The Huffington Post will soon be available in a weekly magazine version for the iPad, president and editor-in-chief Arianna Huffington confirmed at a media summit in Toronto.
It "will be a weekly magazine version with the best of the original reporting and the best of blogs and the best of video that we produce," Huffington said Thursday, adding the magazine would launch next month.
Huffington was speaking at the Digital Media Summit, a two-day social media and marketing conference where the rise of the tablet was a theme that popped up again and again.
The Huffington Post iPad weekly will feature everything from original reporting to satirical blogs.
"It's just going to be in terms of what is considered the best quality stuff we had that week, not necessarily the most popular stuff we had that week," Huffington said.
The Huffington Post announcement capped off two days of panels and speeches about digital and social media trends in which the tablet device emerged as a winner, trailed closely by social and interactive television.
"The tablet is more about consumption. I keep saying it's getting rid of the computer more than it's encroaching on the smart phone," Daniel Odio, the chief executive of Socialize, Inc. said during a panel.
"The tablet is the new hub, the new computer."
Mobile Roadie CEO Michael Schneider, whose company will release a music iPad app on Monday, said he hoped to bank on the trend of tablet users buying more products than their desktop counterparts.
"Having that immersive experience really makes a difference in terms of what people are willing to spend on their tablets," he said.
The larger screen size of a tablet was touted as the biggest reason for the device's win over smartphones.
"The iPad and tablets in general are a really great medium for creation," explained Thom Cummings of Soundcloud, a web program that allows users to create and upload sound files for other users to stream, download and share.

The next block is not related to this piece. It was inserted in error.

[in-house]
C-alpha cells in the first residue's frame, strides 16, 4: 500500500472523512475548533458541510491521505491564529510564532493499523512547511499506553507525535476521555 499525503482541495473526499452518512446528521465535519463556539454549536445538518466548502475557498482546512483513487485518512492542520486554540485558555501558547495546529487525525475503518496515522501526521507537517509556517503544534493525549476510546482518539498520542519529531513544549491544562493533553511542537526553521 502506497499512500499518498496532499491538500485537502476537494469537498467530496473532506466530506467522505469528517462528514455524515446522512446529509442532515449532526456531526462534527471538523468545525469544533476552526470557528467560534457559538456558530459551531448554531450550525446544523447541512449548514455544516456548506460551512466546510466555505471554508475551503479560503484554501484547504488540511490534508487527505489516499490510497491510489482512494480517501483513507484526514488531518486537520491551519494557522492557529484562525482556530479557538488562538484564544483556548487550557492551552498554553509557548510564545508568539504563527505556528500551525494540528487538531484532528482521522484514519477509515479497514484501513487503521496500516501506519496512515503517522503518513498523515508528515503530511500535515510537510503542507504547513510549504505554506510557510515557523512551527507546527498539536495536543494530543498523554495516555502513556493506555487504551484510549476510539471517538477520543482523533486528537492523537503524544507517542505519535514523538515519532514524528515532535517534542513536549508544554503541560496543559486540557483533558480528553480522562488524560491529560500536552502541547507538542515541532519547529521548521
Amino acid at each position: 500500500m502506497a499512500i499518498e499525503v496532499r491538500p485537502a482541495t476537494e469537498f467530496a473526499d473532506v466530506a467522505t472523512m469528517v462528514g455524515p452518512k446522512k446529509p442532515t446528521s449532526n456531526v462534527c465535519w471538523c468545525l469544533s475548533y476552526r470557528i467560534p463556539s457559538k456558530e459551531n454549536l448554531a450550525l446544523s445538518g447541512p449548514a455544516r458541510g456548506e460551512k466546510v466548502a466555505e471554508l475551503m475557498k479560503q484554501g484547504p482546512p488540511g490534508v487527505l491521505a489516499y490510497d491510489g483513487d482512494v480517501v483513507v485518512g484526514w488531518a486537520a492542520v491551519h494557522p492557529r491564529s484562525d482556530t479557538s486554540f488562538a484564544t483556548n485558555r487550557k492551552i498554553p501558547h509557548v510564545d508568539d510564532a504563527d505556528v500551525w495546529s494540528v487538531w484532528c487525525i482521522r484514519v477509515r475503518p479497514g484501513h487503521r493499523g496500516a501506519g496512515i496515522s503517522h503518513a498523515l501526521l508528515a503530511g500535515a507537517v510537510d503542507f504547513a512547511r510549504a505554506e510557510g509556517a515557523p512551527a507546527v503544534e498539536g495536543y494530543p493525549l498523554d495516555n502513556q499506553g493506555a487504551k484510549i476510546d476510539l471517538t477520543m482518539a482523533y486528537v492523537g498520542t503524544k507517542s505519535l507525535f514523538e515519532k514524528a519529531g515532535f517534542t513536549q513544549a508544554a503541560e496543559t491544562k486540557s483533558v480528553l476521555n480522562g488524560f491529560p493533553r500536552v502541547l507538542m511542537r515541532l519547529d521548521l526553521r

"The tablet allows you to create something in a minute and make it valuable and make it something you can share with the rest of the world," he said.
Tablets are also more closely associated with leisure, further boosting their popularity.
"One of the most interesting insights about tablet use is that people use their tablets while they're watching television. So now we're looking across multiple screens," said Neil Shankman, of Google Canada.
Marketers at the summit were eager to hear about new ways to engage television viewers by having them use devices to interact with their television, the other hot topic at the summit.
"This is blurring the lines between traditional lean-back experience TV and lean-forward kind of things, being able to interact with a show," Justin Baird, of Aegis Media Pacific, told AFP.
Baird described a poll he ran on a breakfast show in Australia using a media platform called iPowow that allowed viewers to vote for which political leader they thought should head the country.
"Lots of times you might see some Twitter feed at the bottom of the show, the host doesn't even look at it. Why even put it there?" he said.
"That's not interactive TV. That's just giving people the ability to put their opinion on the TV show."
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